US 1144777 A
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Description (OCR text may contain errors)
E. G. OVER. SANITARY TOOTH CLEANER. APPLICATION FILED SEPT. 22, 1914.
Patented June 29, 1915 WITNESSES FFQ.
EDWIN GOULD GVER, OF BOB! WORTH, TEXAS.
SANITARY TOOTH-(311m Specification of Letters Patent.
Patented June 29, 1915.
Application filed September 22, 1914. Serial No. 863,004.
To all whom it may concern:
Be it known that I, EDWIN G. OVER, a citizen of the United States, and a resident of Fort Worth, in the county of Tarrant and State of Texas, have invented an Improvement in Sanitary Tooth-Cleaners, of which the following is a specification.
The object of the invention is to provide an inexpensive, efl'ective,and sanitary device adapted to serve as a substitute for a brush in cleaning the teeth.
The device comprises two pockets, the partition between which is extended. One pocket is formed of thin, close-mesh fabric adapted to receive the index finger, and the outer side of the other pocket is formed of an open-mesh fabric through which toothpowder readily passes. The extension of the partition beyond the pockets serves as a pull-piece and also for clamping upon the finger when the device is being used.
The details of construction, arrangement, and combination of parts are hereinafter described, and illustrated in the accompanying drawings, in which Figure 1 is a view representing the device as applied to the index finger and clamped thereon as when in use. Fig. 2 is a plan view of the device with the close-mesh fabric forming the face. Fig. 3 is a plan view of the opposite side of the device. Fig. 4 is an enlarged longitudinal section of the device, powder being shown contained in the pocket having the open-mesh face. Fig. is a cross section on the line 5-5 of Fig. 4. In Figs. 4 and 5, 1 indicates the finger pocket and 2 the powder pocket; 3 indicates the partition between the pockets, and 3 the extended portion of the same which serves as a pulland clamp-piece as hereinafter described. The outer or face side of the finger pocket and also the partition 3 are made of close-mesh fabricthrou h which tooth powder cannot pass, while t e face or outer side of the powder pocket is made of coarse-mesh fabric through which tooth-powder may readily pass. A quantity of powder is shown in Fig. 4 contained in the pocket 2.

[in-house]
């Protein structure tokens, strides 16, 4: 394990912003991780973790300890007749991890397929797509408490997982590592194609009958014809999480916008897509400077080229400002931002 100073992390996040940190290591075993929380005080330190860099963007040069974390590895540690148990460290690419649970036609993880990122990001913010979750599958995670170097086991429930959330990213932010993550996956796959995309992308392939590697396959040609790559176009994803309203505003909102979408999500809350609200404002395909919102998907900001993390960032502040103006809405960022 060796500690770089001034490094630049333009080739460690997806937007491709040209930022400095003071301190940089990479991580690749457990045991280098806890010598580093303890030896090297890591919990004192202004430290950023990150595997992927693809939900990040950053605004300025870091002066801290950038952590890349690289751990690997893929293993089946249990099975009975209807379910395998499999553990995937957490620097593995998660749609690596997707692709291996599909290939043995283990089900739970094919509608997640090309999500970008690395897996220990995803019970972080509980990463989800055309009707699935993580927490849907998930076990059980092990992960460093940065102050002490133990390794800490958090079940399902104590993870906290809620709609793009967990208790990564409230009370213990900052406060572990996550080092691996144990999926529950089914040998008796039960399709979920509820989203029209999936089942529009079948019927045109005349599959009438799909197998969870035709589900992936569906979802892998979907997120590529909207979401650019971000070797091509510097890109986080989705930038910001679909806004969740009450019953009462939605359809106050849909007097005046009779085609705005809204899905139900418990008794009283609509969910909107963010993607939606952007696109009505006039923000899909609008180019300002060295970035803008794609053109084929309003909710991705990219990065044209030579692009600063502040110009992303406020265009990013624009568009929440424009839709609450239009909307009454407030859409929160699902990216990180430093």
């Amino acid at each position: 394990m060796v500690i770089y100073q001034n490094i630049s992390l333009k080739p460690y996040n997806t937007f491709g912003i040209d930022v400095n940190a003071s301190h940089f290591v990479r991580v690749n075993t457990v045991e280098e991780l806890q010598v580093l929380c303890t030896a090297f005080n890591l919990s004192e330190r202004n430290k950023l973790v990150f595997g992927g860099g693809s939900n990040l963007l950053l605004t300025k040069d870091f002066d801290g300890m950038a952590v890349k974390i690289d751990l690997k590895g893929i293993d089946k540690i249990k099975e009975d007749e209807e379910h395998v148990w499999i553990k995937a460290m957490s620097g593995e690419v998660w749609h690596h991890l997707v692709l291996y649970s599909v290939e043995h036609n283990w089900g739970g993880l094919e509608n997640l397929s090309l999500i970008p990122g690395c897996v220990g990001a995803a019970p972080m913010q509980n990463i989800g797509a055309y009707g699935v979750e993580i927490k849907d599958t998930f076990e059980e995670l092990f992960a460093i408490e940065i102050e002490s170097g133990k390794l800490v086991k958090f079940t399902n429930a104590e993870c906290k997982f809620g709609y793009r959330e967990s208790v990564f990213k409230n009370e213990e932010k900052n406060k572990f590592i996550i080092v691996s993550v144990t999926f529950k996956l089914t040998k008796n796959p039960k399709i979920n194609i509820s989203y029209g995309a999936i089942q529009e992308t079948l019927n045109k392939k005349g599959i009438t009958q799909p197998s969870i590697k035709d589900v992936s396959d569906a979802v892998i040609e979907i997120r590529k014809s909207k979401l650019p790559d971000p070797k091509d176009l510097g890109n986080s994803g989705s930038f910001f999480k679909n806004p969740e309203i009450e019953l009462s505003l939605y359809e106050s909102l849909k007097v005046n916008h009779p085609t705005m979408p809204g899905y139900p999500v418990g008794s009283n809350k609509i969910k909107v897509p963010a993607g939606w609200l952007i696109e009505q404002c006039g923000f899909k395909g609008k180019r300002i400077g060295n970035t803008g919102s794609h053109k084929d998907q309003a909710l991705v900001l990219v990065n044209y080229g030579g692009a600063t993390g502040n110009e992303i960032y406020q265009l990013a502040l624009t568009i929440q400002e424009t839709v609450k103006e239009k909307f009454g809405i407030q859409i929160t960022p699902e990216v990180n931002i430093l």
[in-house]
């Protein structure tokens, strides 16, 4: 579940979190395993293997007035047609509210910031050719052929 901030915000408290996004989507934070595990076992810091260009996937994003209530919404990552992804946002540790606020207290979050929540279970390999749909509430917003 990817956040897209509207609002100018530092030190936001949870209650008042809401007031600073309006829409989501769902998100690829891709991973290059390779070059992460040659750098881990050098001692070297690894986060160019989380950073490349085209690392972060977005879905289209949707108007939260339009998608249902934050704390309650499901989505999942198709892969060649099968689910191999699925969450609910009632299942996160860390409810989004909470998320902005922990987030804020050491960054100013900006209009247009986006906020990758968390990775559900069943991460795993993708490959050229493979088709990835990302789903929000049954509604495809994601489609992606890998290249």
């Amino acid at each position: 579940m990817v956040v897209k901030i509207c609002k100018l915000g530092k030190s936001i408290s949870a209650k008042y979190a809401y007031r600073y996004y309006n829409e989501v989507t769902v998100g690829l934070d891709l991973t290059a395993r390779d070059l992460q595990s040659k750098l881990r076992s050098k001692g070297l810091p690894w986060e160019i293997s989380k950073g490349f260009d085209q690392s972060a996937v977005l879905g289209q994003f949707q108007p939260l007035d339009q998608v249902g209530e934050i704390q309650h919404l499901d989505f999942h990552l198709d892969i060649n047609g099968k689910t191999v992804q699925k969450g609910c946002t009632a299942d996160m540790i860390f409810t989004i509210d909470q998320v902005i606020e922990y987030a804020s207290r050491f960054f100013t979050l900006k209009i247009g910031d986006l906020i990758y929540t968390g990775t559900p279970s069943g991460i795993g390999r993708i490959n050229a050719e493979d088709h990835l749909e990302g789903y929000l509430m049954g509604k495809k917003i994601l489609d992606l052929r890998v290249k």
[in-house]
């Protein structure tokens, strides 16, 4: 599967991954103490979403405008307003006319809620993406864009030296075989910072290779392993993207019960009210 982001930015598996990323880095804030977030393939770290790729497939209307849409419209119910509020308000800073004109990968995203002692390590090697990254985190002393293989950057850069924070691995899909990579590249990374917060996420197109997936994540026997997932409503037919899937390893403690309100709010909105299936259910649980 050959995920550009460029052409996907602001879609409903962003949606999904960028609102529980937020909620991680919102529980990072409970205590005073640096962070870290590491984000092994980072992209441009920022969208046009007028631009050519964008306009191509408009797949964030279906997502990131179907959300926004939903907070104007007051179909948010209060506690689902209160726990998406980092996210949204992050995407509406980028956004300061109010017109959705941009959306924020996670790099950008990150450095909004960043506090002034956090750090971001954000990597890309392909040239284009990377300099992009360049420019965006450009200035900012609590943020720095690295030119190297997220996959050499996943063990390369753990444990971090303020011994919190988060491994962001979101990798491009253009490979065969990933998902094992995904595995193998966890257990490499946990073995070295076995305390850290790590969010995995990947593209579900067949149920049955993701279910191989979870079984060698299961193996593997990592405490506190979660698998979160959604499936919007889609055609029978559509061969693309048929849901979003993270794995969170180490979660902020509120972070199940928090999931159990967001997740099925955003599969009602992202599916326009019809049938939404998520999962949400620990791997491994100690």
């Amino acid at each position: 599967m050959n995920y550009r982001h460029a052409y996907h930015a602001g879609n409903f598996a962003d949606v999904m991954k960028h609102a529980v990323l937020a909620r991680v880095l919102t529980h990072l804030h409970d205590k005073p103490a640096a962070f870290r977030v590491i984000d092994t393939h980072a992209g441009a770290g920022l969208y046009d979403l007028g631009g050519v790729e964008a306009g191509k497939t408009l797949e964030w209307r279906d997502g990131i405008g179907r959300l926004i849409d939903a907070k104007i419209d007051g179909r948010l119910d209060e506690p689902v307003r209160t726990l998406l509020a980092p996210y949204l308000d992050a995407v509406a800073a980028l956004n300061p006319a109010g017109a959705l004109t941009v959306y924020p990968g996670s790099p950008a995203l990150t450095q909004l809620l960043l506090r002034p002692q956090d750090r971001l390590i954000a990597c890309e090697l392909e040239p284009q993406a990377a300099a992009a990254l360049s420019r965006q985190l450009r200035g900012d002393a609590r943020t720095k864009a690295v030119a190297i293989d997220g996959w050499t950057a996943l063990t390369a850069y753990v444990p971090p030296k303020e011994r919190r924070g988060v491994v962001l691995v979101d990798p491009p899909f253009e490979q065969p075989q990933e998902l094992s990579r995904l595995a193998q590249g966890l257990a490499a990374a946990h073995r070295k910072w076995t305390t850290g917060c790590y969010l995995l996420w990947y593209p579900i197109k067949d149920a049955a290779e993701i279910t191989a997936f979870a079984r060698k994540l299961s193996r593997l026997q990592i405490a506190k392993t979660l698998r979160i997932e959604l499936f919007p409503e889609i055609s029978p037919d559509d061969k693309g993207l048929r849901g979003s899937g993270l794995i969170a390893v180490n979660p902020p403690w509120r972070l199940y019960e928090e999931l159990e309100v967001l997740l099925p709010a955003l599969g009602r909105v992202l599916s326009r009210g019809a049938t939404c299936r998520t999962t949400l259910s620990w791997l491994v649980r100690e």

In using the device, a quantity of powder having been deposited in the pocket 2, the index finger is inserted in the pocket 1 and the device is drawn on to the finger by pulling the extension 3 of the partition; then the extension 3* being clamped by the thumb against the index finger as shown in Fig. 1, the side of the device having the coarsemesh fabric is rubbed against the teeth, thus effectively cleaning them.
It will be understood that the loosely woven fabric constituting one face of the powder pocket may be made of cheese-cloth or gauze, and that the powder deposited in the pocket readily escapes when moistened and is thus rubbed on the teeth. The device is exceedingly convenient and efi'ective for this purpose, and waste of tooth-powder is effectually prevented. The device is very inexpensive and entirely sanitary, because it is not intended to be used a second time.
I claim The, improved sanitary device, two pockets arranged back to back, one formed of close-woven fabric which is impervious to tooth-powder, and the other hav-' ing its face or outer side formed of relatively coarse-mesh fabric which is permeable to tooth-powder, the partition dividing the two pockets being also impervious to powder and extended a considerable distance beyond the mouths of the pockets, whereby it is adapted to serve as a pullpiece and for clamping and holding the device in place on the finger when being used,
EDWVIN GOULD OVER. Witnesses:
W. S. GASMAN, R. A. W001).